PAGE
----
Beukes, E.W., Andersson, G., & Manchaiah, V.
International Journal of Audiology, In Press.
Publication year: 2021

Background: Tinnitus refers to the perception of sound in the absence of an external stimulus. It is often associated with other health problems including anxiety, depression, and insomnia. Receiving evidence-based treatments, such as cognitive behavioral therapy (CBT), can reduce the severity of the tinnitus and associated comorbidities, but such treatments are not always accessible. Internet-based cognitive behavioral therapy (ICBT) for tinnitus has been developed to increase accessibility of CBT. ICBT is available in only a few languages and needs to be translated and adapted to be accessible to more globally communities. With this in mind, ICBT was translated and adapted for Spanish communities. The feasibility of offering ICBT to Spanish communities has, however, not been established.

Objectives: The objective of this study was to determine the feasibility of ICBT adapted for Spanish speakers in terms of recruitment feasibility from different countries, outcome feasibility  in reducing tinnitus distress and tinnitus related comorbidities was also investigated and acceptance, compliance and intervention engagement feasibility.  It intended to refine the protocol prior to implementation of a larger randomized clinical trial.

Method: A single-group pretest posttest design was used. The primary outcome was a change in tinnitus distress. Secondary outcome measures included measures of anxiety, depression, insomnia, tinnitus cognitions, hearing-related difficulties, and health-related quality of life. Compliance feasibility was measured regarding the number of withdrawals from the study and questionnaire completion rates at post-intervention and follow-up. Intervention engagement was monitored by the number of logins into the intervention platform, number of modules opened, and number of messages sent.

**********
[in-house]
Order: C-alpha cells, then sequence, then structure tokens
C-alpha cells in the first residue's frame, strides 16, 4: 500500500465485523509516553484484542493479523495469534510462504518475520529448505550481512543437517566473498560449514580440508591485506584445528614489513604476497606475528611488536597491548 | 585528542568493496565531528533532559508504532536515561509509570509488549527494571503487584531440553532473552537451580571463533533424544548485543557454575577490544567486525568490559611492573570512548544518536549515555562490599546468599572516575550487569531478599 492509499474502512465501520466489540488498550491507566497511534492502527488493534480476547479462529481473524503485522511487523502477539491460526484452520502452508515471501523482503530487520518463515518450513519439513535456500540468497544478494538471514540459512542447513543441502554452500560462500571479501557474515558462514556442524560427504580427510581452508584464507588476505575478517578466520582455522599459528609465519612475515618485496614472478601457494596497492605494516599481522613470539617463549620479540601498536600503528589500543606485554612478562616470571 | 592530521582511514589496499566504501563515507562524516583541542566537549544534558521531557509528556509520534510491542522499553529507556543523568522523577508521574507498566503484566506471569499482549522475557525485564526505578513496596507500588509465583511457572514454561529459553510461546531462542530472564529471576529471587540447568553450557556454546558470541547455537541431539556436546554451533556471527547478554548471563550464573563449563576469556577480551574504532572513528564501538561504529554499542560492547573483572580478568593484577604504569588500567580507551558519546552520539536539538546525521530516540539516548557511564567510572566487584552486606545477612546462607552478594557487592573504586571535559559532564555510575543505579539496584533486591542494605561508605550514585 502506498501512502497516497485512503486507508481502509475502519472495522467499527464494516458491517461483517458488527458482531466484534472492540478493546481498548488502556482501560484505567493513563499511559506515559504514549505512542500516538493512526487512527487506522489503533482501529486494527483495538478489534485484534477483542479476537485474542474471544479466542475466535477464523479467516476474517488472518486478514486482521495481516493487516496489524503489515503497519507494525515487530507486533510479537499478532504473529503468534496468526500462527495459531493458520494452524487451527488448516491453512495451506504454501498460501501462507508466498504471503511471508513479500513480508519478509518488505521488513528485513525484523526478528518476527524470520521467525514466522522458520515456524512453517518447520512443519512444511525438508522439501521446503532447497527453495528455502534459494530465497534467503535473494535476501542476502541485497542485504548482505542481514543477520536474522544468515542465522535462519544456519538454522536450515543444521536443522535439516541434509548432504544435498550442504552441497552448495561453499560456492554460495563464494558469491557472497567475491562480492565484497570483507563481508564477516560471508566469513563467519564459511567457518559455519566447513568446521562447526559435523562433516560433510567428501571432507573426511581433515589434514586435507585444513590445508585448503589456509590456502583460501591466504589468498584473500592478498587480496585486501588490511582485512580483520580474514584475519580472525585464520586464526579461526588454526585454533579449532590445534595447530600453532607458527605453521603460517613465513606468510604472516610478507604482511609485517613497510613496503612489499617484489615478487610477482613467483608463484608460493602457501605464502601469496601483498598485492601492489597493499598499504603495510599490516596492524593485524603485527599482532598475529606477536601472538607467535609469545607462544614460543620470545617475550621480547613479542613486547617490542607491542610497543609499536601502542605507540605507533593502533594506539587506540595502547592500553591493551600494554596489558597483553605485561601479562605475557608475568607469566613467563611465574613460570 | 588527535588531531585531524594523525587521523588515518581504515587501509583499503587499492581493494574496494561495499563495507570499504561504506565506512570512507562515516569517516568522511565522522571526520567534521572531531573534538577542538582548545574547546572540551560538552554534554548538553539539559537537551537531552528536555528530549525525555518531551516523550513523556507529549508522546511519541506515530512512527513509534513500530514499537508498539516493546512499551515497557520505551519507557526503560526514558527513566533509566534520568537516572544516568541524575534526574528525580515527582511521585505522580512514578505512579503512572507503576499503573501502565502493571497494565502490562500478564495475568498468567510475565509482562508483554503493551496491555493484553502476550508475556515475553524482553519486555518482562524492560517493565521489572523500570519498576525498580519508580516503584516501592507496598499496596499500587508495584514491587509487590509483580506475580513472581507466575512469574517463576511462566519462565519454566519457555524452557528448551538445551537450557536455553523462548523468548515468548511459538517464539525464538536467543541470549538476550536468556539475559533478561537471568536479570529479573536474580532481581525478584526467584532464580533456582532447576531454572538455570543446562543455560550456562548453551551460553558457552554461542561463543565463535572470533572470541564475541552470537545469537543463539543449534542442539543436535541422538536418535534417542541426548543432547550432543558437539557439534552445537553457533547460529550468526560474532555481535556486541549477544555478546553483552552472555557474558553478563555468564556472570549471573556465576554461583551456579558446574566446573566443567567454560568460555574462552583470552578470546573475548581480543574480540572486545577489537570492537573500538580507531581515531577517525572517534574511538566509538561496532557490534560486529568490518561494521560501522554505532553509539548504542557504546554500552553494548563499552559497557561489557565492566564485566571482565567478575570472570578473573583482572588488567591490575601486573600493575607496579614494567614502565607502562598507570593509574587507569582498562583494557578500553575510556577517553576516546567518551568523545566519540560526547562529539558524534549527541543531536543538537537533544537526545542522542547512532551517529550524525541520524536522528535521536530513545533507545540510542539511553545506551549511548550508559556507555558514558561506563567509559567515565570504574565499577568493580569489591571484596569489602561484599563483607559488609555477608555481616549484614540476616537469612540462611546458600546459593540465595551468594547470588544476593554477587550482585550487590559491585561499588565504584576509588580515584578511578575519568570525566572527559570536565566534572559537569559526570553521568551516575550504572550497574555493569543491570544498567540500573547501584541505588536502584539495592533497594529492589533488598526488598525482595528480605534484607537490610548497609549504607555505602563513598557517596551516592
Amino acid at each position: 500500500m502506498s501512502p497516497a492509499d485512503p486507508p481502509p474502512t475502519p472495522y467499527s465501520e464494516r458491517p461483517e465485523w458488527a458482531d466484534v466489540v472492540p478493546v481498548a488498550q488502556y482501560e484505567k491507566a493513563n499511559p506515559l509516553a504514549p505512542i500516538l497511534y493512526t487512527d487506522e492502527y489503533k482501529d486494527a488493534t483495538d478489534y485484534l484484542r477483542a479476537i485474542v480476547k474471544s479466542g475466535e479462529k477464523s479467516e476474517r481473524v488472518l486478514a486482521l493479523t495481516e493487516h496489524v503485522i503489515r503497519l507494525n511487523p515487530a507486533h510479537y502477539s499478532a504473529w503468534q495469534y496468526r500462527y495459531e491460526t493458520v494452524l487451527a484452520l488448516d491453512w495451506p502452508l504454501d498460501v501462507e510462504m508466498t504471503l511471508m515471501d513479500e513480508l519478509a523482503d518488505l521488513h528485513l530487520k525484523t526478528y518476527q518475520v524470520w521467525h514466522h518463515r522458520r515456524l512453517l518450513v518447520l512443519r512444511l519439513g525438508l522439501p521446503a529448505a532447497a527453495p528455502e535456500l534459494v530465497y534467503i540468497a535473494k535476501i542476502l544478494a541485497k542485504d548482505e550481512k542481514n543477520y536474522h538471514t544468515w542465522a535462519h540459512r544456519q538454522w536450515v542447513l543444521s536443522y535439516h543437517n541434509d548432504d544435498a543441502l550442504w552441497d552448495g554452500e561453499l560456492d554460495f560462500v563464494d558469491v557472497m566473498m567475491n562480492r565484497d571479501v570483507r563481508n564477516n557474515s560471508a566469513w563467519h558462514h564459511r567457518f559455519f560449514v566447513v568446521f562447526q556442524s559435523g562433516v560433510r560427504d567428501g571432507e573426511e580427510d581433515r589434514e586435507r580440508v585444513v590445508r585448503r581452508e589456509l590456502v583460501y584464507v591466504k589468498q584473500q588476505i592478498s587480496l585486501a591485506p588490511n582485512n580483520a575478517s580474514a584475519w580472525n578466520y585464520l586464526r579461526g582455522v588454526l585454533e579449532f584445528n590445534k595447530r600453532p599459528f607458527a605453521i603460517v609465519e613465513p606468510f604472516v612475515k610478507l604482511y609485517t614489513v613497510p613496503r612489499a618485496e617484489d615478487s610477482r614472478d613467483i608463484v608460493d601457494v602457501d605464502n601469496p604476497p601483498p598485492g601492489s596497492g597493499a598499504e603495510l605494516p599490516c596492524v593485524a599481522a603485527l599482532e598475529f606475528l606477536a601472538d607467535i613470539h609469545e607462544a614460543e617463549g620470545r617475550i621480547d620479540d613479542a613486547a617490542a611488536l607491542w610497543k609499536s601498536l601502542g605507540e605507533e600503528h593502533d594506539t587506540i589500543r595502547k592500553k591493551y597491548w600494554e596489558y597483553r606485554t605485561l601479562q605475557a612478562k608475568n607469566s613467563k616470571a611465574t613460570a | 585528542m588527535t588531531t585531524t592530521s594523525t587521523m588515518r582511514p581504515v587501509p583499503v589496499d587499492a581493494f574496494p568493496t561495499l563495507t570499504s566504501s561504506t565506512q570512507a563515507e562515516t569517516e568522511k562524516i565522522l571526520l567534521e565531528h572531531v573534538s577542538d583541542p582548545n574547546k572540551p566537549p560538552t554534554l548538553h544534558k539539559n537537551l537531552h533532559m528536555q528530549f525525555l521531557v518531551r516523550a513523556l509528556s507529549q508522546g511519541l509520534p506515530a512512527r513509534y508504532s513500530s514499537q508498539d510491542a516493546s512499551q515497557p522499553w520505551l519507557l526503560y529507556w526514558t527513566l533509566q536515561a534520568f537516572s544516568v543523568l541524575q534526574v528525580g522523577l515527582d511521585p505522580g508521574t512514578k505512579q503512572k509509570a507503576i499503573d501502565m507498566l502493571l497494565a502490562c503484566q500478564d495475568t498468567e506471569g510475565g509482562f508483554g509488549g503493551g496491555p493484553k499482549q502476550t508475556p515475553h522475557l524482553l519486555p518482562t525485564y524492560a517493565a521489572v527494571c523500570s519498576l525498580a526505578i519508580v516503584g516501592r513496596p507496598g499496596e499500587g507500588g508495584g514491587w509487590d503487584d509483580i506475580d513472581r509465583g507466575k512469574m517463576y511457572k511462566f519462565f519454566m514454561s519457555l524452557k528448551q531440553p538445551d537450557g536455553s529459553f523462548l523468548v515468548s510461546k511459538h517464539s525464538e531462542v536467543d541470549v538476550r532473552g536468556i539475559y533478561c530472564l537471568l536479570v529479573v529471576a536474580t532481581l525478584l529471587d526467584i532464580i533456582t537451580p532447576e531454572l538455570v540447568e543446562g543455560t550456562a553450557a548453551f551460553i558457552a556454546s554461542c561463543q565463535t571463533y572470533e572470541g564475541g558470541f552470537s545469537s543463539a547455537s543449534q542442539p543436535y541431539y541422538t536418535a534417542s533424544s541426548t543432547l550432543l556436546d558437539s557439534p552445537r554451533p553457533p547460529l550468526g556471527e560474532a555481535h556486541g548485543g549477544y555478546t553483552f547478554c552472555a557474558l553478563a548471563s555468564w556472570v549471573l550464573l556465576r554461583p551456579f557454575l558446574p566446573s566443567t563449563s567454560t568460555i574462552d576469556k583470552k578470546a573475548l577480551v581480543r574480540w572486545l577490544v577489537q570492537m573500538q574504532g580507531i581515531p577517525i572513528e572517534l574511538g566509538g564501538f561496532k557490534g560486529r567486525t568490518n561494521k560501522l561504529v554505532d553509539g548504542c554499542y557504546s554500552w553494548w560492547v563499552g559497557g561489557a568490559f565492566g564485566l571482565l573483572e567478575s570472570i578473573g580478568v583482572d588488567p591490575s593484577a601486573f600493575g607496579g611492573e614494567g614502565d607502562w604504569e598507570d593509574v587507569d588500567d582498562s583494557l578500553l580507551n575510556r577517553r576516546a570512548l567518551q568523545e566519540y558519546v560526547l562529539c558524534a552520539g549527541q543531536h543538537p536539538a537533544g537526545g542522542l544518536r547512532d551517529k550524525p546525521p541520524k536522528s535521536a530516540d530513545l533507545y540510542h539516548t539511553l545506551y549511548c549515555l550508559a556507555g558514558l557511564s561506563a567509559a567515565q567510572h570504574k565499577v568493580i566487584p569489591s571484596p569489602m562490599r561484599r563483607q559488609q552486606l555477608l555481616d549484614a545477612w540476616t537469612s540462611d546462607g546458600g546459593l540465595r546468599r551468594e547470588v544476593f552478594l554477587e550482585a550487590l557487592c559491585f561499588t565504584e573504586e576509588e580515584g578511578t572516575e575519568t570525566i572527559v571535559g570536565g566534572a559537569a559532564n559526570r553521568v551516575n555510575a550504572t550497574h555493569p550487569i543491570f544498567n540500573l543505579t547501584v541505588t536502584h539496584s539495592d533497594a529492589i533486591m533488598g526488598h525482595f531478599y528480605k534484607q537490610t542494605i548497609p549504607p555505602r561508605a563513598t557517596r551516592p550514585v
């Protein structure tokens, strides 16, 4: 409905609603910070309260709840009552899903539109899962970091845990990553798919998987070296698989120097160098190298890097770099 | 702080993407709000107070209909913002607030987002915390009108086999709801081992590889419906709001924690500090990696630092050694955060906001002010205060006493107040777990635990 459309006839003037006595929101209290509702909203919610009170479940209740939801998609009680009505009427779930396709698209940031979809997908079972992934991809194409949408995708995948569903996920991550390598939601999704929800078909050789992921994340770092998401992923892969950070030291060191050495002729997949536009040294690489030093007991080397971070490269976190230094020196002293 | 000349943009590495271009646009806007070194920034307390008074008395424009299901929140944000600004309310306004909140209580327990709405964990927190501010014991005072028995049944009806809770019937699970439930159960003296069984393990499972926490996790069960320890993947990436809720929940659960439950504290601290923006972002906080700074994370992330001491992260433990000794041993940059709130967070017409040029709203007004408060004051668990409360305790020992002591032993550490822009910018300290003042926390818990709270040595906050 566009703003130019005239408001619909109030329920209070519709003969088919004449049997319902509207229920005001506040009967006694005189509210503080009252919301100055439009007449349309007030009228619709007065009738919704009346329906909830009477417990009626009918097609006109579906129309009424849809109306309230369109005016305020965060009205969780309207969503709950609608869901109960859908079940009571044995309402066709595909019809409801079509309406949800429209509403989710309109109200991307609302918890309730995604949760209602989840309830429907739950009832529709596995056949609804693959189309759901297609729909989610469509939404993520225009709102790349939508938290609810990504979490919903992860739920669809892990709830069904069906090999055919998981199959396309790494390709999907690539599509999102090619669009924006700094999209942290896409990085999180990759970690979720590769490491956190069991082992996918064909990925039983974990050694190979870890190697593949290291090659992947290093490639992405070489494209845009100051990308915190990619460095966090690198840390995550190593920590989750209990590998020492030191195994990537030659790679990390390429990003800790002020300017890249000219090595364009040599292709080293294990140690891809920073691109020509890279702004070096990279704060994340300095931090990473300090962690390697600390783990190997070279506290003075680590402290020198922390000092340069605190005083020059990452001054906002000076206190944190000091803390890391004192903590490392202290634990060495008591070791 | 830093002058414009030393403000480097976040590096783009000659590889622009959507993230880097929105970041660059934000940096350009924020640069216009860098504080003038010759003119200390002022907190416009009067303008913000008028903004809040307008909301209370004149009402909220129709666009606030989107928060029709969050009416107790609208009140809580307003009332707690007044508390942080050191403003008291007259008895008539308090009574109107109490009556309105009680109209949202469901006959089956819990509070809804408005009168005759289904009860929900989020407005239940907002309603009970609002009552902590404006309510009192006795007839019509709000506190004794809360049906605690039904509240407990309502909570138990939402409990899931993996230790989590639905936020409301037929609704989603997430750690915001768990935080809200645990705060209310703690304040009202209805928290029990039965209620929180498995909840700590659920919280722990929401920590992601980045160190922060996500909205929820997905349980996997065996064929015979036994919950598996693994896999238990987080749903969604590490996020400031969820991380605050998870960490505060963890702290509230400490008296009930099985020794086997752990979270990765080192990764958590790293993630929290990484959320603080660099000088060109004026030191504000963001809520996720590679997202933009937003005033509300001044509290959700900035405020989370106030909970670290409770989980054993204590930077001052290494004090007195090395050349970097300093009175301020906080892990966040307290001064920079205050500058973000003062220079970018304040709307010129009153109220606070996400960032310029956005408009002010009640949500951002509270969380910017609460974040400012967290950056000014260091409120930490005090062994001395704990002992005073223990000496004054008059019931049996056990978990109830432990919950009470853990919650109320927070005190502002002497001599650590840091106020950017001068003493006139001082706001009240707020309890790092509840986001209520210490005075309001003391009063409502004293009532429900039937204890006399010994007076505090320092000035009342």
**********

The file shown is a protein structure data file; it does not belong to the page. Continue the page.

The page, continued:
Results: Recruitment feasibility on a small-scale was shown as 46 Spanish-speakers with tinnitus were screened. There were 32 participants meeting the eligibility criteria, with a mean age of 47 (± 11) years. Of these 91% were Hispanic or Latino with 66% living in Spain and 34% living in South America. Outcome feasibility was established, as a large pre-post test effect size of d = 0.9 was found for tinnitus severity. Large pre-post test effect sizes were also present for the secondary outcomes of anxiety and depression with a medium effect for insomnia, health-related quality of life, and tinnitus cognitions. Compliance rates were not optimal at 69% at post-intervention and 50% at follow-up, although no participants withdrew. Intervention engagement was variable, although all participants logged into the intervention and read at least 1 module. Intervention acceptance and satisfaction was evident, with scope for improvements.

Conclusions: ICBT for Spanish communities appears feasible. Protocol refinements are required to improve recruitment, compliance and engagement. A randomized controlled trial is required to further investigate the intervention effects in Spanish communities. Larger studies are required to identify ways of improving acceptability, accessibility and attracting Spanish speakers from different countries to undertake ICBT for tinnitus.